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BACKGROUND: Tarsal tunnel pressure is increased when the foot and ankle are positioned in eversion or inversion from neutral, aggravating symptoms of tarsal tunnel syndrome in some patients. Space-occupying lesions may cause tarsal tunnel syndrome. We hypothesized that positional change of the foot and ankle from neutral to eversion or inversion causes decreased tarsal tunnel compartment volume that may aggravate symptoms of posterior tibial nerve entrapment.
METHODS: MRI of 13 ankles in nine healthy subjects in three positions (neutral, eversion, inversion) were obtained with respect to the malleolar-calcaneal plane; this plane was defined by the distal tip of the anterior colliculus of the medial malleolus, the medial tubercle of the posterior calcaneal tuberosity, and the lateral tubercle of the posterior calcaneal tuberosity. The borders of the tarsal tunnel noted on the MRI were traced with a computer digitizing apparatus to determine the cross-sectional area of the tarsal tunnel on each image, and the slice thickness and interspace distance for the seven central images were used to calculate tarsal tunnel volume.
RESULTS: The mean tarsal tunnel volume was significantly greater when the foot and ankle were in neutral position (21.5 +/- 0.9 cm(3)) than in either full eversion (18.0 +/- 0.9 cm(3); p =/< 0.001) or inversion (20.3 +/- 1.0 cm(3); p =/< 0.001).
CONCLUSIONS: The results support the hypothesis that eversion and inversion of the foot and ankle cause decreased compartment volume of the tarsal tunnel and increased tarsal tunnel pressure that may contribute to symptoms of posterior tibial nerve entrapment in tarsal tunnel syndrome.
CLINICAL RELEVANCE: Neutral immobilization of the foot and ankle may relieve symptoms of posterior tibial nerve entrapment in tarsal tunnel syndrome by minimizing pressure on the nerve and maximizing tarsal tunnel compartment volume available for the nerve.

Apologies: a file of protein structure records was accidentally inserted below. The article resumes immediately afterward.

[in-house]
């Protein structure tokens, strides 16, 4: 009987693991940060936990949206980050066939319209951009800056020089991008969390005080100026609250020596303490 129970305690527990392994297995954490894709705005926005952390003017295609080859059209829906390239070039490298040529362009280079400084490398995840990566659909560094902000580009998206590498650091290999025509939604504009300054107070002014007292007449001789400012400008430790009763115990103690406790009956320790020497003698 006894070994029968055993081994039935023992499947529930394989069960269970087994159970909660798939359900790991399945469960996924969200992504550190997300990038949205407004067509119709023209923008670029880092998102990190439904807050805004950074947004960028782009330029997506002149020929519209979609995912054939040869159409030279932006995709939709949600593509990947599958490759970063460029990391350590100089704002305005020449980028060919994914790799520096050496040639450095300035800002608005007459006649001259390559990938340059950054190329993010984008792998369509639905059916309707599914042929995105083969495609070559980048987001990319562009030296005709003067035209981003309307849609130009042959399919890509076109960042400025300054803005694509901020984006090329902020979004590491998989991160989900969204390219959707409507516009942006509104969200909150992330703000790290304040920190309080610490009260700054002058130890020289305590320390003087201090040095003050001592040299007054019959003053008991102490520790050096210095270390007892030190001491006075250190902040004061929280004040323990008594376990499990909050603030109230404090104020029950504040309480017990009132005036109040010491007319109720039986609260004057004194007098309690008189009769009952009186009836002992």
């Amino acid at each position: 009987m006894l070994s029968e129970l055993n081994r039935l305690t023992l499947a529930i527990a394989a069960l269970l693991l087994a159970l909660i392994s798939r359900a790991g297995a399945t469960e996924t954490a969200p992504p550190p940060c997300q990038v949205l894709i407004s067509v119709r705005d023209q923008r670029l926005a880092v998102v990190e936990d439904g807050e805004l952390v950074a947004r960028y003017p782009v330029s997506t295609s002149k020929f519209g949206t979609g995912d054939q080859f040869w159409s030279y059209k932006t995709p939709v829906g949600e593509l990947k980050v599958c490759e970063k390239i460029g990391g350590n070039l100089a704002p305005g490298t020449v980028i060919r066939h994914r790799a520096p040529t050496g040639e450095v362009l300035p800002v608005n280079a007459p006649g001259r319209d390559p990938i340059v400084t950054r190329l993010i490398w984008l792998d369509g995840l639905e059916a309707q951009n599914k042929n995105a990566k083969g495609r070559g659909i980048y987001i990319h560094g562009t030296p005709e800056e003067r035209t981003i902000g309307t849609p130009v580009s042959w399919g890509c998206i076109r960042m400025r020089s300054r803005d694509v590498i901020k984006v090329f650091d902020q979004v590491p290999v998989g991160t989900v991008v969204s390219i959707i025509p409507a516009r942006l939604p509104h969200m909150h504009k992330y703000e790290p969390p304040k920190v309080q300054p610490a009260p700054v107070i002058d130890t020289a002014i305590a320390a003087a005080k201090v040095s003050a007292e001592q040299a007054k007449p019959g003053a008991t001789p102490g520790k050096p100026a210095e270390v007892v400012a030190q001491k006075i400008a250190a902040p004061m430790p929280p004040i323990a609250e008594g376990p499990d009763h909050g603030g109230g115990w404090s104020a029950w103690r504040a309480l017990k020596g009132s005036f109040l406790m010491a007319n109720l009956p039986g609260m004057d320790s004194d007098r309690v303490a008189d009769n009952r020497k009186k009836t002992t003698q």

The Effect of HyProCure® Sinus Tarsi Stent on Tarsal Tunnel Compartment Pressures in Hyperpronating Feet
Michael E. Graham, Nikhil T. Jawrani, Vijay K. Goel Journal of Foot an Ankle Surgery
Tarsal tunnel syndrome is characterized by increased pressure in the tarsal tunnel. In hyperpronation, there is excessive abnormal pronation resulting from partial displacement of the talus on the calcaneus. In this study, we hypothesized that hyperpronation caused by talotarsal instability will lead to increased pressure in the tarsal tunnel and porta pedis. We also hypothesized that the pressure in these compartments will decrease following an extra-osseous talotarsal stabilization procedure using HyProCure®. Pressures in the tarsal tunnel and porta pedis were measured in 9 fresh-frozen cadaver specimens using an intracompartmental pressure monitor system. Pressures were measured with the foot in neutral and hyperpronated position, before and after stabilization using HyProCure. For the tarsal tunnel, pressure in the neutral position with and without HyProCure was 3 ± 3 mm Hg and 4 ± 3 mm Hg, respectively (P = .159). However, for the hyperpronating foot, the pressure decreased from 32 ± 16 mm Hg to 21 ± 10 mm Hg (P < .001) following the placement of HyProCure. In the porta pedis, pressure in the neutral position with and without HyProCure was 2 ± 2 mm Hg and 2 ± 2 mm Hg, respectively (P = .168). However, for the hyperpronating foot, the pressure decreased from 29 ± 15 mm Hg to 18 ± 11 mm Hg (P < .001) following the placement of HyProCure. The pain caused by compression of the posterior tibial nerve in the tarsal tunnel and its branches in the porta pedis, owing to hyperpronation, may be alleviated by implantation of HyProCure.
The results of surgical treatment for tarsal tunnel syndrome have been suboptimal, especially in the absence of space-occupying lesions. We attribute this to a poor understanding of the detailed anatomy of the `tarsal tunnel' and potential sites of nerve compression.
This study involved the dissection of 19 cadaveric feet. All findings and measurements were documented with digital photography and digital calipers.
This study demonstrated three well-defined, tough fascial septae in the sole of the foot. In addition to the flexor retinaculum and the abductor hallucis, two of these septae represented potential sites of compression of the posterior tibial nerve and its branches. The medial plantar nerve may be entrapped under the medial septum. However, in 16 of 19 feet, the medial plantar nerve did not traverse beneath the septum. The lateral plantar nerve traversed beneath the medial septum in all specimens. The nerve to abductor digiti minimi may be trapped under the medial and intermediate septum.
We detailed the anatomical relationship of the nerve branches relative to the fibrous septae and found that the medial plantar nerve did not traverse a septae in all specimens.
We believe better understanding of the anatomical relationships of the tarsal tunnel and a clear communication system among anatomists, neuroradiologists and foot and ankle surgeons will facilitate accurate preoperative localization of the site of nerve compression possibly leading to better outcomes